2 Fixed-Point Design Digital signal processing Algorithms Often developed in floating pointLater mapped into fixed point for digital hardware realizationFixed-point digital hardwareLower areaLower powerLower per unit production costDesign of most digital systems follows this process. When you have an idea, you simulate this idea in algorithm level and then with floating-point algorithm and quantize the wordlenths. In a complex system, 50% of the design time is typically spent on theWhen the overflow occurs and increases integer bit some time decrease fractional bits. For the goal of this research is deducing the design time and find optimum wordlength automatically.
3 Fixed-Point Design Float-to-fixed point conversion required to target ASIC and fixed-point digital signal processor coreFPGA and fixed-point microprocessor coreOptimum Word length have to be chosen toMinimize quantization effectsAvoid overflow
4 Optimum Wordlength Longer wordlength Shorter wordlength May improve application performanceIncreases hardware costShorter wordlengthMay increase quantization errors and overflowsReduces hardware costOptimum wordlengthMaximize application performance or minimize quantization errorMinimize hardware costOptimumwordlengthDistortion d(w)[1/performance]Cost c(w)Optimum wordlength can be select from the graph. Large wordlength reduces error. However, it increase costs.On the other hand, short wordlength decreases costs but it increase error.Wordlength (w)
7 Quantization NoiseStatistical analysis based on the following assumptions :- each quantization error is random, with uniform probability distribution function- quantization errors at the output of a given multiplier are uncorrelated/independent (=white noise assumption)- quantization errors at the outputs of different multipliers are uncorrelated/independent (=independent sources assumption)One noise source is inserted for each multiplier.Since the filter is linear filter the output noise generated by each noise source is added to the output signal.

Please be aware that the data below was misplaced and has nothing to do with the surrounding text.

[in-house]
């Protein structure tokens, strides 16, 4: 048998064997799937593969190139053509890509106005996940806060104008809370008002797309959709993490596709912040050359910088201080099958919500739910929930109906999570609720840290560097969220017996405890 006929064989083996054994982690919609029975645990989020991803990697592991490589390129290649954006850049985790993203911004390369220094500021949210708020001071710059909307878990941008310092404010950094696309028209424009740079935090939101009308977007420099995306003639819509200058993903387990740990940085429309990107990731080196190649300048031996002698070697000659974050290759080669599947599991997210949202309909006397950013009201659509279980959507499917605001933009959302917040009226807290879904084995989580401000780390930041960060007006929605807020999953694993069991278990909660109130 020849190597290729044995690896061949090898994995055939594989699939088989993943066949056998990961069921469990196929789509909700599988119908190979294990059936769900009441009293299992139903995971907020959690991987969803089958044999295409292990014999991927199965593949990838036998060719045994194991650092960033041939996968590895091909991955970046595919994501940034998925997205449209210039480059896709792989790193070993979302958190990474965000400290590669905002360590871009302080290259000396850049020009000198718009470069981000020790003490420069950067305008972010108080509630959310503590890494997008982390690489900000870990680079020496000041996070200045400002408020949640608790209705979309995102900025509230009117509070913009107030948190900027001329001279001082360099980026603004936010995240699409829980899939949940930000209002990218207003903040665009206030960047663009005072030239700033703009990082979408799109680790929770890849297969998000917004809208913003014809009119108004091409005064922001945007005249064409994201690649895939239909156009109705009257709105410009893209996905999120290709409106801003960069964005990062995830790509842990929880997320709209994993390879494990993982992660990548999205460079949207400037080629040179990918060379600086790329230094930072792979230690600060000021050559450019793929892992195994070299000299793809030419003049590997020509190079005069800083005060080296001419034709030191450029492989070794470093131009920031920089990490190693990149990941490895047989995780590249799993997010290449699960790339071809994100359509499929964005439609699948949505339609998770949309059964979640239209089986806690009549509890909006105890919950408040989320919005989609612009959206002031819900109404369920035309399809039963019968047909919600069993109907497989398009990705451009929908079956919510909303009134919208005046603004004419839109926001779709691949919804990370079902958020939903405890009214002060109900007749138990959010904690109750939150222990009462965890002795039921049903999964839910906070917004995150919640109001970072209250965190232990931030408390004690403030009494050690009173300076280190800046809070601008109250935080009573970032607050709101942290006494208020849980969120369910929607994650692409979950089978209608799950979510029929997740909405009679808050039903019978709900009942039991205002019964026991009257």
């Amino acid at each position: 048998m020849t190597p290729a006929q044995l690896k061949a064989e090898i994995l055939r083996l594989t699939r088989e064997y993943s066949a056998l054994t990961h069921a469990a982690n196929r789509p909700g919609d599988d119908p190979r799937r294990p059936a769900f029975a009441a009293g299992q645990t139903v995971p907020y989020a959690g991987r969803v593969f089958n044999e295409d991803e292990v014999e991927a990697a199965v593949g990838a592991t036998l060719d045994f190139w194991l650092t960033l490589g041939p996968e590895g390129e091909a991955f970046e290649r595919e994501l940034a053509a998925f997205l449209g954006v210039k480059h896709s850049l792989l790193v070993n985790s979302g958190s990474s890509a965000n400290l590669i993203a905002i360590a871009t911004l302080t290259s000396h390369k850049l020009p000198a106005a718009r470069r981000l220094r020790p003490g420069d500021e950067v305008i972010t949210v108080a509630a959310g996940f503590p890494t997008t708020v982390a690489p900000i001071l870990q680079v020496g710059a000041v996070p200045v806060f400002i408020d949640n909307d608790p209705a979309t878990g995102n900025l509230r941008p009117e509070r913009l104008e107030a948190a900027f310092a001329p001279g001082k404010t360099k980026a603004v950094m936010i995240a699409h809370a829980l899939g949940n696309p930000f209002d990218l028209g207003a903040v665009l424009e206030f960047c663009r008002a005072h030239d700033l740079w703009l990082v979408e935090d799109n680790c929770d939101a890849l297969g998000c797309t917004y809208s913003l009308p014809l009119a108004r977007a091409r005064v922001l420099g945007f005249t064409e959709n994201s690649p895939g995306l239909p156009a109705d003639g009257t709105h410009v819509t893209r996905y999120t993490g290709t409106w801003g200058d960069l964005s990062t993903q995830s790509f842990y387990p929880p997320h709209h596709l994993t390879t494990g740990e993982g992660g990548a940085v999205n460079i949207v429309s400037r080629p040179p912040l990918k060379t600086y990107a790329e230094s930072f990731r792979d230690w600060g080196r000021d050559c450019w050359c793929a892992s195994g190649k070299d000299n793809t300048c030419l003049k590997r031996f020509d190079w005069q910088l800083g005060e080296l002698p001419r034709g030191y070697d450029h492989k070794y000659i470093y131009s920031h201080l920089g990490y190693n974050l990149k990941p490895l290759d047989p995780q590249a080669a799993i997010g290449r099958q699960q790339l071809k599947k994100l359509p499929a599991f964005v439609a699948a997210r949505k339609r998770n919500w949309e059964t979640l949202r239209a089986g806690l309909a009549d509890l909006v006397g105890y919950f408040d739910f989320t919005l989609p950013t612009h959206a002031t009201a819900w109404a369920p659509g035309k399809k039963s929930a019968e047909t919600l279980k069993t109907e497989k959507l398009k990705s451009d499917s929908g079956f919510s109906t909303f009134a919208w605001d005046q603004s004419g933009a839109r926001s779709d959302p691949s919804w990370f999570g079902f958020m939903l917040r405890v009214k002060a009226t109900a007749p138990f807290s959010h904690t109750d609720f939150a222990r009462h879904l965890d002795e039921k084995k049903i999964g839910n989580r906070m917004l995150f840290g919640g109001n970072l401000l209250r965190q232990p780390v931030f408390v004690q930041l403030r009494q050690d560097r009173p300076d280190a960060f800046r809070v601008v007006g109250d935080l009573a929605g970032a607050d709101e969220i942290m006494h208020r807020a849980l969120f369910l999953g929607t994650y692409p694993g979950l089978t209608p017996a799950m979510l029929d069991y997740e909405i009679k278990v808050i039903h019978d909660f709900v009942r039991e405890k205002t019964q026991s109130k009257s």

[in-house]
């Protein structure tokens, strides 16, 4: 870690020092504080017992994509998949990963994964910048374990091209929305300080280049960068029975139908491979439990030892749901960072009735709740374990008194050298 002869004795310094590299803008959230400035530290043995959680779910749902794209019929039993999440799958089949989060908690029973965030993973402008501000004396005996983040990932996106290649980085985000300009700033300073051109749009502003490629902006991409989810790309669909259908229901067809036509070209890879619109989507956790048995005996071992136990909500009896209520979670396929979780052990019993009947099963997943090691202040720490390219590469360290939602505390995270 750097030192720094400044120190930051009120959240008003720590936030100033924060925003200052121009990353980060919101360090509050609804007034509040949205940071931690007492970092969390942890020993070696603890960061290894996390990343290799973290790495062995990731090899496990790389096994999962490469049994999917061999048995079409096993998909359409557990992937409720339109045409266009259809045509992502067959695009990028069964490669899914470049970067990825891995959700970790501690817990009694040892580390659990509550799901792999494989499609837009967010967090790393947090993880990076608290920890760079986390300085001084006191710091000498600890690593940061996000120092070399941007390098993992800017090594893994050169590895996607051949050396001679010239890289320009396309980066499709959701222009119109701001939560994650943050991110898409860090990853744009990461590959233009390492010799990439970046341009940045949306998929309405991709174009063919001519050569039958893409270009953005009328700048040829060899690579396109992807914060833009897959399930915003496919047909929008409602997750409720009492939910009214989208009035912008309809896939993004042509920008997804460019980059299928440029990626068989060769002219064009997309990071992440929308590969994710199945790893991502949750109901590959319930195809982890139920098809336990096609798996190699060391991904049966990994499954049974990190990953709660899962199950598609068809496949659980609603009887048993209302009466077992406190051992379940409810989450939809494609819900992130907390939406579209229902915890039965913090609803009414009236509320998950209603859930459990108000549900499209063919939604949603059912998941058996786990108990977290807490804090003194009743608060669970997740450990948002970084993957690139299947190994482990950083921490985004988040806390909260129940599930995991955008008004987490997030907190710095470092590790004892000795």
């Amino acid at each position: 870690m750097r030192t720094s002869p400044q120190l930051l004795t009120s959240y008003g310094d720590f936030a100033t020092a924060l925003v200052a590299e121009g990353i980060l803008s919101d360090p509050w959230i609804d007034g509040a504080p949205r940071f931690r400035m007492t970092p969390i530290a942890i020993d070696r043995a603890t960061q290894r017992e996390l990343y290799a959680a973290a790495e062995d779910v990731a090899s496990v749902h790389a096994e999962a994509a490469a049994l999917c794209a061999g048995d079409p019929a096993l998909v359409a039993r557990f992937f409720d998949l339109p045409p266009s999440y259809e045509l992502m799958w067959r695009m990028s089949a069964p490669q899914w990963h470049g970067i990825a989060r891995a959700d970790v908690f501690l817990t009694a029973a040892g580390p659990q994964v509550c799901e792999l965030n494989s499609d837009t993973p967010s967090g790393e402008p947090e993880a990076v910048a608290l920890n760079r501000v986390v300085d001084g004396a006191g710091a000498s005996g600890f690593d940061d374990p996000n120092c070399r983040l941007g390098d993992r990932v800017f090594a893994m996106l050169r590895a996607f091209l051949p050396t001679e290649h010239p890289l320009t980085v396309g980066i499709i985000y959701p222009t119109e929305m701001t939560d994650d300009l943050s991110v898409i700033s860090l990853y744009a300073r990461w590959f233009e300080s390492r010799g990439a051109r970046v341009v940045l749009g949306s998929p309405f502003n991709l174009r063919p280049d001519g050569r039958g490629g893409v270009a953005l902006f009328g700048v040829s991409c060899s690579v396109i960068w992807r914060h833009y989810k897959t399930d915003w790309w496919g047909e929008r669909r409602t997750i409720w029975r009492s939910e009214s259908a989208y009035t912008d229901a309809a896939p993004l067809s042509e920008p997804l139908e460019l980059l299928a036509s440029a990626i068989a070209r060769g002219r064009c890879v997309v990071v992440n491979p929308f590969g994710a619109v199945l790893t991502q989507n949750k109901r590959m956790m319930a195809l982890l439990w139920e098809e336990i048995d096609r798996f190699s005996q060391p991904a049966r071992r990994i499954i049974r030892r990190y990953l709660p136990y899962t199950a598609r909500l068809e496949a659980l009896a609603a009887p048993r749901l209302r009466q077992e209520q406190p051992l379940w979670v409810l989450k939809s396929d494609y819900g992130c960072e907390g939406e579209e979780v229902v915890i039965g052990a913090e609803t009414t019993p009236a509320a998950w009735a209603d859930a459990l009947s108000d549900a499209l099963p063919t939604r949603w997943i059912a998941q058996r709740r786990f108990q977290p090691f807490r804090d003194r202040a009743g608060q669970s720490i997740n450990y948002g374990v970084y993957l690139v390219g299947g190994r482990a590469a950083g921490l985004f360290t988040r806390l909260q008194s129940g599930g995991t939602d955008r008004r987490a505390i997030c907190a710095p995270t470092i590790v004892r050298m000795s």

8 Arithmetic Operations Addition:if, two B-bit numbers are added, the result has (B+1) bits.Multiplication:if a B1-bit number is multiplied by a B2-bit number, theresult has (B1+B2-1) bits.For instance, two B-bit numbers yield a (2B-1)-bit productTypically (especially so in an IIR (feedback) filter), the result of an addition/multiplication has to be represented again as a B’-bit number (e.g. B’=B). Hence have to get rid of either most significant bits or least significant bits…
9 Arithmetic Operations Option-1: Most significant bitsIf the result is known to be upper bounded so that the most significant bit(s) is(are) always redundant, it(they) can be dropped, without loss of accuracy.This implies we have to monitor potential overflow, and introduce scaling strategy to avoid overflow.Option-2 : Least significant bitsRounding/truncation/… to B’ bits introduces quantization noise.The effect of quantization noise is usually analyzed in a statistical manner.Quantization, however, is a deterministic non-linear effect, which may give rise to limit cycle oscillations.
12 Finite Wordlength Effects The pdf for e using roundingNoise poweror
13 Coefficient Quantization Coefficient quantization effect on pole locationsTightly spaced poles (e.g. for narrow band filters) implyhigh sensitivity of pole locations to coefficient quantizationPreference for low-order systems (parallel/cascade)
14 Limit CyclesStatistical analysis is simple/convenient, but quantization is truly a non-linear effect, and should be analyzed as a deterministic process. Oscillations in the absence of input (u[k]=0) are called `zero-input limit cycle oscillations’.
16 Limit CyclesLimit cycle oscillations are clearly unwanted (e.g. may be audible in speech/audio applications) Limit cycle oscillations can only appear if the filter has feedback. Hence FIR filters cannot have limit cycle oscillations. Mathematical analysis is very difficult. Truncation often helps to avoid limit cycles (e.g. magnitude truncation, where absolute value of quantizer output is never larger than absolute value of quantizer input (`passive quantizer’)).
17 ScalingWhenever a signal (output or internal) exceeds the maximum value, overflow occurs.Digital overflow may lead (e.g. in 2’s-complement arithmetic) to polarity reversal (instead of saturation such as in analog circuits), hence may be very harmful.Avoid overflow through proper signal scalingScaled transfer function may be c*H(z) instead of H(z)